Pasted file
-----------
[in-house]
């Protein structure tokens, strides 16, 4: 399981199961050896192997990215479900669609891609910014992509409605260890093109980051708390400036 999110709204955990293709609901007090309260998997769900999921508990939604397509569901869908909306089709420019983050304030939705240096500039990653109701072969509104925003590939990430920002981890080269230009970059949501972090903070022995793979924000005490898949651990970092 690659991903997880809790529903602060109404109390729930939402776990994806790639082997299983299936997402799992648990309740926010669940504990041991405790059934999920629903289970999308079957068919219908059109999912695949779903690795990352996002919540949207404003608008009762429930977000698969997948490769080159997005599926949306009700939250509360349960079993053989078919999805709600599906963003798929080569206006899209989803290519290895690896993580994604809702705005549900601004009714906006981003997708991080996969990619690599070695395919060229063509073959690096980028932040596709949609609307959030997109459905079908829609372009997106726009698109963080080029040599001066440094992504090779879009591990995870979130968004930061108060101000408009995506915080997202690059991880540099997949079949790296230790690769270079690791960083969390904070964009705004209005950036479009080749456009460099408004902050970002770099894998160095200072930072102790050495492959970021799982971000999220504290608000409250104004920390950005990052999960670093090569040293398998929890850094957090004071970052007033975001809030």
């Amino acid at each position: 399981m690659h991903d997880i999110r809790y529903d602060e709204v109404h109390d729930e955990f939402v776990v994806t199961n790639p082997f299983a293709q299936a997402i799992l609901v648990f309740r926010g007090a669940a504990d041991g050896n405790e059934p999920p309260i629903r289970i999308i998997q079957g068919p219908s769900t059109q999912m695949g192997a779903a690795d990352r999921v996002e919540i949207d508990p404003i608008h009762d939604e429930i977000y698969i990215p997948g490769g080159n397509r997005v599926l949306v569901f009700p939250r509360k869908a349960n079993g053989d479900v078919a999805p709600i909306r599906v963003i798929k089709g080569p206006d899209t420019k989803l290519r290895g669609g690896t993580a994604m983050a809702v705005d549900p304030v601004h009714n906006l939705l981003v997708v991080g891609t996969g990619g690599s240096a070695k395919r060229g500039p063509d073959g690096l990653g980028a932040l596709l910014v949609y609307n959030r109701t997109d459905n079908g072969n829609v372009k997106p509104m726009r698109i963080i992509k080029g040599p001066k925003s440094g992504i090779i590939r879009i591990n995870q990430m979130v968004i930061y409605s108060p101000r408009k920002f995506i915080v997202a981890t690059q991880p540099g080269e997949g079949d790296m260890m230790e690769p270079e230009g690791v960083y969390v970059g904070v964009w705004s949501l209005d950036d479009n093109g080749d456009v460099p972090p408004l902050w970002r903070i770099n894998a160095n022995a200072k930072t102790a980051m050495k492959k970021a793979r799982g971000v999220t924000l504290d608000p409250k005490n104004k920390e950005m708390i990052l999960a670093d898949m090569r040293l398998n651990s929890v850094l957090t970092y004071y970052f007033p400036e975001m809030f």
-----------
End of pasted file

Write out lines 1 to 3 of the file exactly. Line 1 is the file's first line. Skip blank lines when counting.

[in-house]
């Protein structure tokens, strides 16, 4: 399981199961050896192997990215479900669609891609910014992509409605260890093109980051708390400036 999110709204955990293709609901007090309260998997769900999921508990939604397509569901869908909306089709420019983050304030939705240096500039990653109701072969509104925003590939990430920002981890080269230009970059949501972090903070022995793979924000005490898949651990970092 690659991903997880809790529903602060109404109390729930939402776990994806790639082997299983299936997402799992648990309740926010669940504990041991405790059934999920629903289970999308079957068919219908059109999912695949779903690795990352996002919540949207404003608008009762429930977000698969997948490769080159997005599926949306009700939250509360349960079993053989078919999805709600599906963003798929080569206006899209989803290519290895690896993580994604809702705005549900601004009714906006981003997708991080996969990619690599070695395919060229063509073959690096980028932040596709949609609307959030997109459905079908829609372009997106726009698109963080080029040599001066440094992504090779879009591990995870979130968004930061108060101000408009995506915080997202690059991880540099997949079949790296230790690769270079690791960083969390904070964009705004209005950036479009080749456009460099408004902050970002770099894998160095200072930072102790050495492959970021799982971000999220504290608000409250104004920390950005990052999960670093090569040293398998929890850094957090004071970052007033975001809030």
């Amino acid at each position: 399981m690659h991903d997880i999110r809790y529903d602060e709204v109404h109390d729930e955990f939402v776990v994806t199961n790639p082997f299983a293709q299936a997402i799992l609901v648990f309740r926010g007090a669940a504990d041991g050896n405790e059934p999920p309260i629903r289970i999308i998997q079957g068919p219908s769900t059109q999912m695949g192997a779903a690795d990352r999921v996002e919540i949207d508990p404003i608008h009762d939604e429930i977000y698969i990215p997948g490769g080159n397509r997005v599926l949306v569901f009700p939250r509360k869908a349960n079993g053989d479900v078919a999805p709600i909306r599906v963003i798929k089709g080569p206006d899209t420019k989803l290519r290895g669609g690896t993580a994604m983050a809702v705005d549900p304030v601004h009714n906006l939705l981003v997708v991080g891609t996969g990619g690599s240096a070695k395919r060229g500039p063509d073959g690096l990653g980028a932040l596709l910014v949609y609307n959030r109701t997109d459905n079908g072969n829609v372009k997106p509104m726009r698109i963080i992509k080029g040599p001066k925003s440094g992504i090779i590939r879009i591990n995870q990430m979130v968004i930061y409605s108060p101000r408009k920002f995506i915080v997202a981890t690059q991880p540099g080269e997949g079949d790296m260890m230790e690769p270079e230009g690791v960083y969390v970059g904070v964009w705004s949501l209005d950036d479009n093109g080749d456009v460099p972090p408004l902050w970002r903070i770099n894998a160095n022995a200072k930072t102790a980051m050495k492959k970021a793979r799982g971000v999220t924000l504290d608000p409250k005490n104004k920390e950005m708390i990052l999960a670093d898949m090569r040293l398998n651990s929890v850094l957090t970092y004071y970052f007033p400036e975001m809030f």